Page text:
Transitioning to November
Transitioning to November
Posted by Richard on UTC 2015-10-28 10:11.
This website considers the 'celebration' of Halloween to be an abomination; a sign of the social degeneracy and the rapidly advancing infantilisation of the western world.
All Saints' Day, 1 November
In response we want to consider the Catholic feast day that gave Halloween – All Hallows' Eve – its name: All Saints' Day, celebrated since 835 on 1 November. It celebrates the saints of the Church, both those known and officially sanctified – most of them with unknown dates of birth and death but the obligatory two miracles each to their credit – and those whose lives were saintly but who remain unknown — unknown unknowns, as it were.
All Saints' Day is a major feast day and is a public holiday or observed in some way in most Catholic countries. Although an important day in the Catholic calendar, its focus on the saints of the Church makes it a heavily institutional feast day.
All Souls' Day, 2 November
About a century after the formal establishment of All Saints' Day the feast of All Souls' Day was added. All Souls, as its name implies, is a commemoration of 'all the Faithful Departed' that falls on the very next day, 2 November. Here no distant, aloof saints from a thousand years of legend and history are celebrated, rather the everyday dead and much missed: parents, children, relatives and friends.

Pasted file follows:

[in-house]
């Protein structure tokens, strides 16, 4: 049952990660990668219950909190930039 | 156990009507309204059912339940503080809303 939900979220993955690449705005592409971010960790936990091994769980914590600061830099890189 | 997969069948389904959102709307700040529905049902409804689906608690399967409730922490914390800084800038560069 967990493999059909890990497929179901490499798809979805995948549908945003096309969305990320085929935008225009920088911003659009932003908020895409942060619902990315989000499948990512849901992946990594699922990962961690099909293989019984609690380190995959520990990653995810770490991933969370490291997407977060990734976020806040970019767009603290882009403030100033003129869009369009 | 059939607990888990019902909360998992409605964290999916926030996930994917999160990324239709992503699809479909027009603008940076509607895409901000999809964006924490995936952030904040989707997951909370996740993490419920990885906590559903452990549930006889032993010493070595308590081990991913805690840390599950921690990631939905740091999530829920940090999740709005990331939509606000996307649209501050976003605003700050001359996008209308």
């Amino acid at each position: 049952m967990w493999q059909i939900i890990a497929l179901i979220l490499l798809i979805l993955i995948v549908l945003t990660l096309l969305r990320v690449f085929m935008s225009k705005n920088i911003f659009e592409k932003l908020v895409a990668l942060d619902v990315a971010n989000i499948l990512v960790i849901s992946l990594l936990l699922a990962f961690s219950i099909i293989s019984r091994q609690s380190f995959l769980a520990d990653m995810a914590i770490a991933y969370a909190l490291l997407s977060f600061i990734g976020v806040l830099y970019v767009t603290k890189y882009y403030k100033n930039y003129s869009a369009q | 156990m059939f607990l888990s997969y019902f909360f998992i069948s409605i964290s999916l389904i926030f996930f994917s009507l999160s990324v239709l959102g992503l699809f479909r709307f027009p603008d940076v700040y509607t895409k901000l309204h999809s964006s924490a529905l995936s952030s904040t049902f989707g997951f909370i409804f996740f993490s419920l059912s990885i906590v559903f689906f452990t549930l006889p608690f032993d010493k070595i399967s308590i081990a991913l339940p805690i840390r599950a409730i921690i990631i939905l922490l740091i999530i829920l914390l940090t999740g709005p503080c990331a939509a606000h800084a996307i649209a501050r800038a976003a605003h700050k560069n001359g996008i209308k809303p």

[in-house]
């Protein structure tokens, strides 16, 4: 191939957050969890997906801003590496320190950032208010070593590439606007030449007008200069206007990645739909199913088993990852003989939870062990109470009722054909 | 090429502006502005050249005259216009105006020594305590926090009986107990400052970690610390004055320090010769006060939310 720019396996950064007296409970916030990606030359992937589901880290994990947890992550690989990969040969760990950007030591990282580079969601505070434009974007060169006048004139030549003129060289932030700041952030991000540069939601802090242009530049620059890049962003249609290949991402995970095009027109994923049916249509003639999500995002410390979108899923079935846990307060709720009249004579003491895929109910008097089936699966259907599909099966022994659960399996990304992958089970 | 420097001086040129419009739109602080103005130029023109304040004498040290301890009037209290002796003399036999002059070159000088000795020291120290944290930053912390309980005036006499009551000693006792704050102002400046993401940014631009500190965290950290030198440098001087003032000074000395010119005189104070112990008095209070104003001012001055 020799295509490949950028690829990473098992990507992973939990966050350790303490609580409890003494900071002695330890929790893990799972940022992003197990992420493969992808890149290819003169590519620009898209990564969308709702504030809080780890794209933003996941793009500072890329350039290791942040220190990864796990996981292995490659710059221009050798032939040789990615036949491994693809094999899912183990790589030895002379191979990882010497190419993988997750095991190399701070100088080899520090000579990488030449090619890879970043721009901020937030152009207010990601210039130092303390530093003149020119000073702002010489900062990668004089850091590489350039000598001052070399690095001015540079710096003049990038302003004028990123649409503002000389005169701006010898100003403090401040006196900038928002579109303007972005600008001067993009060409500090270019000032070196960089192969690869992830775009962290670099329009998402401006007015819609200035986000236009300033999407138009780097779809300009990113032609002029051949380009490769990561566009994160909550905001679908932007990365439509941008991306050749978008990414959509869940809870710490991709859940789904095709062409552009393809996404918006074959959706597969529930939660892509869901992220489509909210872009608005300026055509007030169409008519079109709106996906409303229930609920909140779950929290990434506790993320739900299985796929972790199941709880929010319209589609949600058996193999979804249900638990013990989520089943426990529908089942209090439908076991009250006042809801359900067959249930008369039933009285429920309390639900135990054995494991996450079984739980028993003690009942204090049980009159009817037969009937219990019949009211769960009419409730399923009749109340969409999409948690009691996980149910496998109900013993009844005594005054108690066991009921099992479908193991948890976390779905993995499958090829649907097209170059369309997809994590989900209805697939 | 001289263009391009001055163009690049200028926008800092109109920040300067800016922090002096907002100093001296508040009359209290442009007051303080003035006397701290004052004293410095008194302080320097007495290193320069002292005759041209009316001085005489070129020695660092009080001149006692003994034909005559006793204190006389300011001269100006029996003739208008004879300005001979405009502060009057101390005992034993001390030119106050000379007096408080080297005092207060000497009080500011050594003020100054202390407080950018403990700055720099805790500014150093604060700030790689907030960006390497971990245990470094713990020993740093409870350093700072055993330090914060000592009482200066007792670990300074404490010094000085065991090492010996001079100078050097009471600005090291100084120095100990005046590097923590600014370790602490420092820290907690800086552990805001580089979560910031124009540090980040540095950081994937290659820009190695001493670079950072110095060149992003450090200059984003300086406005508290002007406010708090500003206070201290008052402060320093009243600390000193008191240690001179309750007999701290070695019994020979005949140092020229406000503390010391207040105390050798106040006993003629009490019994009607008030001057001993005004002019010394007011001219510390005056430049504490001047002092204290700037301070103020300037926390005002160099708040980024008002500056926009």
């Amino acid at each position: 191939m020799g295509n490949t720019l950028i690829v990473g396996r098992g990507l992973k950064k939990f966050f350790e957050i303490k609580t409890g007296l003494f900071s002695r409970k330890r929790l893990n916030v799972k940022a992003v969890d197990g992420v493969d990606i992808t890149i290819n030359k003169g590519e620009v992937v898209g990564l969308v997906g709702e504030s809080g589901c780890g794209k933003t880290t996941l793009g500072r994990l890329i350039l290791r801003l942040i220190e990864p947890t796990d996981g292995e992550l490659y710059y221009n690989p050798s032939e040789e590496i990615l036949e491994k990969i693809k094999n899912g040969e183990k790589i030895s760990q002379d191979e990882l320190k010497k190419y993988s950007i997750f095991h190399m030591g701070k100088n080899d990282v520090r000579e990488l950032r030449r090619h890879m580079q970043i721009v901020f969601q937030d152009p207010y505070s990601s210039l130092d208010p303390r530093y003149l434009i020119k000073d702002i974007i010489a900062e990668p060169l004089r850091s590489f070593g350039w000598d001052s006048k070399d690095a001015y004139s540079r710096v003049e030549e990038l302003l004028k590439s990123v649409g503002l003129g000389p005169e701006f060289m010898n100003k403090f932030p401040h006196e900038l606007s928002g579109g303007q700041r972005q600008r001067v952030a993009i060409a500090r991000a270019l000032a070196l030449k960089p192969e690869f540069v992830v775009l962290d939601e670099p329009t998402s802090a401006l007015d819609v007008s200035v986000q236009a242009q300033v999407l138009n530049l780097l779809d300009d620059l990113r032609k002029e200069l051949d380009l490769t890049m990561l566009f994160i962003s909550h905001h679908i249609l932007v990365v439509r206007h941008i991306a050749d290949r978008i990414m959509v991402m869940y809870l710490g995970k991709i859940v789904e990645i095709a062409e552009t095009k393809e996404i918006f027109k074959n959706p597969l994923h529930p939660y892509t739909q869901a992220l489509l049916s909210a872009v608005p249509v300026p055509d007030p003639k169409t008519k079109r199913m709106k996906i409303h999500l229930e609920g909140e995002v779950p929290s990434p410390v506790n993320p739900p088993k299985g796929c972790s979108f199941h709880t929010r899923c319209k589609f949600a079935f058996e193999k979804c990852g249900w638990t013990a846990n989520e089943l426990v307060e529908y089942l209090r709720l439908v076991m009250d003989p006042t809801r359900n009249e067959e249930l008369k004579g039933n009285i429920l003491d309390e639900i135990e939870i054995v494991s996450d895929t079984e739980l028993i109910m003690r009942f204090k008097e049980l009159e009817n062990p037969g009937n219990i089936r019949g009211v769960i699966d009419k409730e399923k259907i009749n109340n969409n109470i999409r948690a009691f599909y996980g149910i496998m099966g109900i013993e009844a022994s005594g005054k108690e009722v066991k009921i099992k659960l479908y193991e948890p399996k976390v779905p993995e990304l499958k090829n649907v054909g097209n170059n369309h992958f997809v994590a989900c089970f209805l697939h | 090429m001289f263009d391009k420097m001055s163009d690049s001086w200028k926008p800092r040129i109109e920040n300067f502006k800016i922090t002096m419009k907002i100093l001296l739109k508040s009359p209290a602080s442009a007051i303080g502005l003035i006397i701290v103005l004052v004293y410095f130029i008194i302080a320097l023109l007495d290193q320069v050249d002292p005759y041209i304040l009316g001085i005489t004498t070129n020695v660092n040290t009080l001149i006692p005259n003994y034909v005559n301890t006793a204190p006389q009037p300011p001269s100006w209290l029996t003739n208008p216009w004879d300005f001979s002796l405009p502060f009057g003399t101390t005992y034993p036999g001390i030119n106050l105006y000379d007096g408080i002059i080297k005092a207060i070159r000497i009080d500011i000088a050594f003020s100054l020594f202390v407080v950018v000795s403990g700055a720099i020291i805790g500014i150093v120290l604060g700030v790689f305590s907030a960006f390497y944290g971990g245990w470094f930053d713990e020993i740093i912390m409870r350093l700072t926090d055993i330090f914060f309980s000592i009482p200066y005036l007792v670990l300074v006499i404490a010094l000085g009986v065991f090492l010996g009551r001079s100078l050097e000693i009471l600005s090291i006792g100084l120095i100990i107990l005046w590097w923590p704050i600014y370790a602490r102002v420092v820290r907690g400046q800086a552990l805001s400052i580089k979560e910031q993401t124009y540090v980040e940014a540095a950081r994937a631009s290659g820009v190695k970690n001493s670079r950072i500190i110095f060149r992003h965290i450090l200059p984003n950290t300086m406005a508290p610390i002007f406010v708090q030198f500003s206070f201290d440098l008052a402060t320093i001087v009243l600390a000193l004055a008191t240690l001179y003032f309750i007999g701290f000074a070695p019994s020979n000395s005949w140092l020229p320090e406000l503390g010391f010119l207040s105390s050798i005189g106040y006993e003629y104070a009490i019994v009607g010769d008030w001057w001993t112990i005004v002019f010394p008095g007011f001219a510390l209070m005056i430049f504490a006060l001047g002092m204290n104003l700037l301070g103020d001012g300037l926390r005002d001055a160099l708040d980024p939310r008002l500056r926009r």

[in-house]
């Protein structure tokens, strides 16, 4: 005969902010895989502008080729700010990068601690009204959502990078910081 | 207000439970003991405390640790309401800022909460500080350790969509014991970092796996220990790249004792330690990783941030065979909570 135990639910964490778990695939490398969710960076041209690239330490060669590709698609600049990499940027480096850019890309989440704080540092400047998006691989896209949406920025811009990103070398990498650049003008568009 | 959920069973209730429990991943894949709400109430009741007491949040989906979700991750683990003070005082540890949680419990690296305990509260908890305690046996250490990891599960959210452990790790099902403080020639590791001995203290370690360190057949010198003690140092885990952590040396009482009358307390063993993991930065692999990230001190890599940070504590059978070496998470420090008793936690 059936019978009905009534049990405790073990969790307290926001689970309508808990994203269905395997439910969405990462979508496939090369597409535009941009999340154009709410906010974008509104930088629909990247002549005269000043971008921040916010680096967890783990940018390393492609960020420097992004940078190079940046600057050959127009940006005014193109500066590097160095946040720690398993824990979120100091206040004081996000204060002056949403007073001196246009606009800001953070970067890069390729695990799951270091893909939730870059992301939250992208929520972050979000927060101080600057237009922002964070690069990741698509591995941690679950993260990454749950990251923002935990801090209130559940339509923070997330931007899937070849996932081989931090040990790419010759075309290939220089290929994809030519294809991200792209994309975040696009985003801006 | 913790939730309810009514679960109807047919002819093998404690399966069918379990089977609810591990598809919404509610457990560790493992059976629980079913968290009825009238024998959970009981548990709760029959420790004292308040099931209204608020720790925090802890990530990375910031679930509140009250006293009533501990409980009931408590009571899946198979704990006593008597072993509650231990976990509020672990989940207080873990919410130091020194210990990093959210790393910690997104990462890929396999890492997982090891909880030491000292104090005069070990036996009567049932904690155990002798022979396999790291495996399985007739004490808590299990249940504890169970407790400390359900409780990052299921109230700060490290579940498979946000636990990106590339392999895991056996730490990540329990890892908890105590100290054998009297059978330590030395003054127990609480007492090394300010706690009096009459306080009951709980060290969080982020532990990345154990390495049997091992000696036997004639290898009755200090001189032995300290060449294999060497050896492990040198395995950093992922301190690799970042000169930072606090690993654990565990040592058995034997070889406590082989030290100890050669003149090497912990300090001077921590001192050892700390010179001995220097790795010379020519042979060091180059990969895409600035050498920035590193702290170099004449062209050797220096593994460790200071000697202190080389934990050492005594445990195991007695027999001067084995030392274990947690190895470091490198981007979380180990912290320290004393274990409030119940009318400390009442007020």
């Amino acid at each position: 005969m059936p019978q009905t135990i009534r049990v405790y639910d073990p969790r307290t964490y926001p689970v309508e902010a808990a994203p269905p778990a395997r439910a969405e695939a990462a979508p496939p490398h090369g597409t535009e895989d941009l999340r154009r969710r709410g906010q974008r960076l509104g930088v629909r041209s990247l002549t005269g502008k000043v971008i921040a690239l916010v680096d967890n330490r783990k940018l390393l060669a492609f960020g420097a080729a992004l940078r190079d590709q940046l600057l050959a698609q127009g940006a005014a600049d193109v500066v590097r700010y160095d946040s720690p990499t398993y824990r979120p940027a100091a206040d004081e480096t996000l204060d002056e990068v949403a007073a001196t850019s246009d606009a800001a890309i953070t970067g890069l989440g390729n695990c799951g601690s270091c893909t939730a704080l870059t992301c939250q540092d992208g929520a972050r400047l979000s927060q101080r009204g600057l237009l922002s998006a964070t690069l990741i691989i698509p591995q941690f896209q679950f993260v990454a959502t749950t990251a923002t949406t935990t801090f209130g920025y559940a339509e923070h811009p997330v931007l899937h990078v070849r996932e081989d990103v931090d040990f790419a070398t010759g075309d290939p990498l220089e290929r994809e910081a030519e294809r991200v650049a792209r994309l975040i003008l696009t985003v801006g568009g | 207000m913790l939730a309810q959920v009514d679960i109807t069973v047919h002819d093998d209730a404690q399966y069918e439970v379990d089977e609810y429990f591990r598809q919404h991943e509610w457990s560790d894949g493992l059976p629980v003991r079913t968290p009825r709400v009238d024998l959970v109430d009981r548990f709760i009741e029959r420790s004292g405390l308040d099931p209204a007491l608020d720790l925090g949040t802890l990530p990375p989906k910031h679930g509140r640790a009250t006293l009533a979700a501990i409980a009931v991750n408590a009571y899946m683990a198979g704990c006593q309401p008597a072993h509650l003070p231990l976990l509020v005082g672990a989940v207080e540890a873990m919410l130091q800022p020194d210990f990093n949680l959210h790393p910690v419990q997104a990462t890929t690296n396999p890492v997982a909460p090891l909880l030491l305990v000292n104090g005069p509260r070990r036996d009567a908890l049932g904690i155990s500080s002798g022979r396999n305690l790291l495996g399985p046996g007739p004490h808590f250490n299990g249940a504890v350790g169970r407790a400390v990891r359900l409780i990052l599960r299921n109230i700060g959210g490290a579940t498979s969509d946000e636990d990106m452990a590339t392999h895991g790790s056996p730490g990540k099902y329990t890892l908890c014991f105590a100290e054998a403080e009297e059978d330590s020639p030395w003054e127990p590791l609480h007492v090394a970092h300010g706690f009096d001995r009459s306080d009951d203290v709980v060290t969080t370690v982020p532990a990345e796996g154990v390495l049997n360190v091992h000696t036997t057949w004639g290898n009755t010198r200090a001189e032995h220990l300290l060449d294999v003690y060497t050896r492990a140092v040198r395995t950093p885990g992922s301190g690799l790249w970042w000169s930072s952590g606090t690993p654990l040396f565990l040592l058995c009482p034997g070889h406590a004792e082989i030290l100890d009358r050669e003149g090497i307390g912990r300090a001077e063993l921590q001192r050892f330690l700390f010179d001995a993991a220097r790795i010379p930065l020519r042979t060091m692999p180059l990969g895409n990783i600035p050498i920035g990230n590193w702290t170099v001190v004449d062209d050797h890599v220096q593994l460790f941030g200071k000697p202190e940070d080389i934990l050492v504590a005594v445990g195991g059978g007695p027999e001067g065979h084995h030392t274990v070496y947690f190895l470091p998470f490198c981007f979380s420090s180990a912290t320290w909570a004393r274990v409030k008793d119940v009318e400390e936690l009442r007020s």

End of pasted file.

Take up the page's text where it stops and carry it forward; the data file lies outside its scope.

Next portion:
Liturgically All Souls' Day is less important than All Saints' Day, but emotionally and psychologically it is much more important. It offers an act of familial piety. It offers the faithful an important ritualised moment to remember loved ones who have gone before. Families and individuals visit graves, tend and decorate them and generally leave a candle burning in a small glass container. Whether we are religiously inclined or not, the sight of cemeteries with flickering lights on every grave glowing across the dark November night cannot fail to move.
Putting the two together
Candles in the cemetery of the great Catholic pilgrimage site of Mariazell in Austria. This is an example of the two adjacent feast days being merged together for all practical purposes. Allerheiligen und Allerseelen im Mariazellerland 2014
There isn't a strict division between the two feast days, in practice the two have merged together. The public holiday on All Saints' Day offers time for families to go together to the cemetery and decorate graves, which, strictly speaking, would be expected on the following day, All Souls. Let us just take the two days in all their compound complexity as the two sides of the same coin.